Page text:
Monday, November 26, 2018

I'd Rather It Not Happen, But It Does

The city of Seattle is experimenting with city bikes. Over the course of the last year or so, our sidewalks have become home to hundreds of brightly painted bicycles that one can rent using an app on your smart phone. Theoretically, you can find them anywhere and leave them wherever you happen to be when you're finished. These bikes are owned by for-profit companies, but I first learned of the concept when my wife and I lived in Europe. The way I heard the story is that the city of Amsterdam, decades ago, interested in curtailing automobile traffic within the city, flooded the streets with simple, one-speed bicycles, free for use by anyone. Within weeks, they were all destroyed or stolen. They then flooded the streets with another wave of bikes, which suffered a similar fate. They persevered, however, continuing to introduce new bikes until, over time, the novelty wore off and their value was reduced to the point that they were no longer attractive to vandals and thieves.

I don't know if the bikes in Seattle are being stolen, but they certainly have been vandalized. Everywhere I go, I'm stepping around bikes that have been purposely knocked over. Sometimes I find them with their fenders torn off or their handle bars askew. Of course, some of this could be accidental, but most of it is pure vandalism and my prejudice is that it is mostly the work of young men.

Every now and then, a kid, almost always a boy, will race about the playground upending things: chairs, ladders, buckets, wagons, you name it. There can be any number of reasons for the behavior, including being both over and under stimulated. Sometimes it's done more as a prank, as cheekiness, as a way to make one another laugh. Sometimes there seems to be actual anger or even malice in their actions. The other day, a boy was pretending to be a Transformer named Bumblebee who, apparently, knocks lots of things over as he moves about the world. More often than not, however, I will never have a clue about the reasons because I don't see it happen. I'm left to speculate as I follow their trail of destruction setting things to rights, just as I often do with the bicycles upended on the sidewalk.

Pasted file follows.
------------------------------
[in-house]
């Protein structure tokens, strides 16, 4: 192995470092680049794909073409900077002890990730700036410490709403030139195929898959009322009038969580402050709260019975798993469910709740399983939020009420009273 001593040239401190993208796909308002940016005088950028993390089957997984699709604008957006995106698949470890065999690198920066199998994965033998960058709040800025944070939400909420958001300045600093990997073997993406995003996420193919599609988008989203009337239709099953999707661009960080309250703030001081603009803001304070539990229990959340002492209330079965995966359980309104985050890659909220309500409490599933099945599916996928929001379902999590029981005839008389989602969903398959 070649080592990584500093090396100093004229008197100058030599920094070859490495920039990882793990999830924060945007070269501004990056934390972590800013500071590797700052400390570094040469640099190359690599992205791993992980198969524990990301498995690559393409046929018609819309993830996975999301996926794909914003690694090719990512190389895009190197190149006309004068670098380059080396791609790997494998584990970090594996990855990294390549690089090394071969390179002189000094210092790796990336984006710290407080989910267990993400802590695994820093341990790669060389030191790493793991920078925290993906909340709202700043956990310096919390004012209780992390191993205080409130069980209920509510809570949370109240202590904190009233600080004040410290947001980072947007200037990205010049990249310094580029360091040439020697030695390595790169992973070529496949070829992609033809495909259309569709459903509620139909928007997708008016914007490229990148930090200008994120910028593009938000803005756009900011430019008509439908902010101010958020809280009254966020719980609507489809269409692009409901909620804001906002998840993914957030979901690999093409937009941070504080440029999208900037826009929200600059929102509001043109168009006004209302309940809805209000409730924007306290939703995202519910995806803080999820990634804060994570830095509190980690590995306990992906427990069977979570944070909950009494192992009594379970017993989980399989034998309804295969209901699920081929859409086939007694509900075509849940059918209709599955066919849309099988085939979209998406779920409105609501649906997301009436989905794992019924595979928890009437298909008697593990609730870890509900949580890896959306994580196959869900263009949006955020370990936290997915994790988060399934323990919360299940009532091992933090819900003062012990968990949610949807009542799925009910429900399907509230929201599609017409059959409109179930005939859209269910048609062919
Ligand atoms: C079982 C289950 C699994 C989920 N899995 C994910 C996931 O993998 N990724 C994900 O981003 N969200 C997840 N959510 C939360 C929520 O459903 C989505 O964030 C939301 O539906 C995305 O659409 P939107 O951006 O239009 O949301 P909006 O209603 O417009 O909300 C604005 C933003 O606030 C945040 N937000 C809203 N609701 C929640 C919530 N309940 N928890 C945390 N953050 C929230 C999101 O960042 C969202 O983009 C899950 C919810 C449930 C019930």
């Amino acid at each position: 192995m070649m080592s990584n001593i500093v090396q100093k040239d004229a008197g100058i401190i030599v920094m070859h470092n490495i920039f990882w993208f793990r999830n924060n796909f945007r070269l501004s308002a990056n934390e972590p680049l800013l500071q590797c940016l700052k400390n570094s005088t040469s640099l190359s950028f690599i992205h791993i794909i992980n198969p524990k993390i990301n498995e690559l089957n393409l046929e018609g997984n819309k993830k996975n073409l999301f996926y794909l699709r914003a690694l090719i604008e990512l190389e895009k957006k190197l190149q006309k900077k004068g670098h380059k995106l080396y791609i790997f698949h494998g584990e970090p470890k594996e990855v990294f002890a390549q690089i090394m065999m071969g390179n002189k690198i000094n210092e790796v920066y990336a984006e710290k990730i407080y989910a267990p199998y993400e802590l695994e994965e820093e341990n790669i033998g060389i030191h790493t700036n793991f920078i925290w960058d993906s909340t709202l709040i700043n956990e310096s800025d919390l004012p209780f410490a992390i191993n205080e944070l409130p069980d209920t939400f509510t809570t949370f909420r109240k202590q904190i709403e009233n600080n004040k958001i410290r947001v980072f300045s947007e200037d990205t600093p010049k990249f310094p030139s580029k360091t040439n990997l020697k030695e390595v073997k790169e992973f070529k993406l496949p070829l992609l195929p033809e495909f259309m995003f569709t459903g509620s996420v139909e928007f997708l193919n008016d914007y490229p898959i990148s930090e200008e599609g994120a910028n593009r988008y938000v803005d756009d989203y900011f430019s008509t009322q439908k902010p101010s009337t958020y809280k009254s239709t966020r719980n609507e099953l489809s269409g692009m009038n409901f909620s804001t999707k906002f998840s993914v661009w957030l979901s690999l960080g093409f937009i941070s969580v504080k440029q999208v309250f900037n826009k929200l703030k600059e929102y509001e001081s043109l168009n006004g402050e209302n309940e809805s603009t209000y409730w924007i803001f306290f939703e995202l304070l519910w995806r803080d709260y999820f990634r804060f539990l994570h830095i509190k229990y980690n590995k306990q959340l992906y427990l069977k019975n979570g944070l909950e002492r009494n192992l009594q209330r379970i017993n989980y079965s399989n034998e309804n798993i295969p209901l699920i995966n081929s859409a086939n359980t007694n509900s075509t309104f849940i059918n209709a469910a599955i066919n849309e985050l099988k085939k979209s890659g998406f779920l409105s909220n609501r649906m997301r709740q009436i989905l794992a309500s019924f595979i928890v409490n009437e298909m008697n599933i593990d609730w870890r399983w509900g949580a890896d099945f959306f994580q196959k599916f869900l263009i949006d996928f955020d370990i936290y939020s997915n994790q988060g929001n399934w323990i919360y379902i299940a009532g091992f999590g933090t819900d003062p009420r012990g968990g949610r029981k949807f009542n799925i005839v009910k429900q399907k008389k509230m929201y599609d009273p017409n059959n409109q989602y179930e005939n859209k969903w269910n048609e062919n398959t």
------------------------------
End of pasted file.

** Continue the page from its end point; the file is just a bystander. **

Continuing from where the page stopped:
Of course, vandalism committed by adults is different than the acts we see on playgrounds, if only because "they ought to know better," but the urge seems similar, especially when it comes to relatively harmless activities like knocking over a bike. For some children, some of the time, the urge to "destroy" is at least as strong as the urge to create, and there are times when these two competitive urges seem to be one and the same.

I'm sometimes tempted to follow these kids around the place, scolding them in an effort to "teach" them about respecting property, and I do when it's happening indoors, but when we're outside, I usually ignore it unless someone is in physical danger. I don't exactly know why, but that seems like the right thing to do. I've traveled enough to know that vandalism is not confined to US cities. There is graffiti everywhere. There are broken windows everywhere. I reckon it's an urge that doesn't disappear entirely with age and experience, and we know what happens with repressed urges. I'd rather it not happen, but it does.

I speculate that this urge emerges from human evolution, that seemingly purposeless destruction is somehow connected to our drive to explore, to experiment, and to express. I sometimes wonder if it is, at least in part, a reaction to the fundamental irrationality of personal property, which is a relatively new human invention when it comes to the full span of our existence as a species, a concept that is not found anywhere else in the animal kingdom. Whatever the case, my hope is that by tolerating it at a certain level, I'm giving children the opportunity to examine this urge in a safe and loving environment. I'd rather it not happen, but it does, and anything that is human must be included in our education.

I've just published a book! If you are interested in ordering Teacher Tom's First Book, click here. Thank you!

I put a lot of time and effort into this blog. If you'd like to support me please consider a small contribution to the cause. Thank you!
Bookmark and Share

No comments: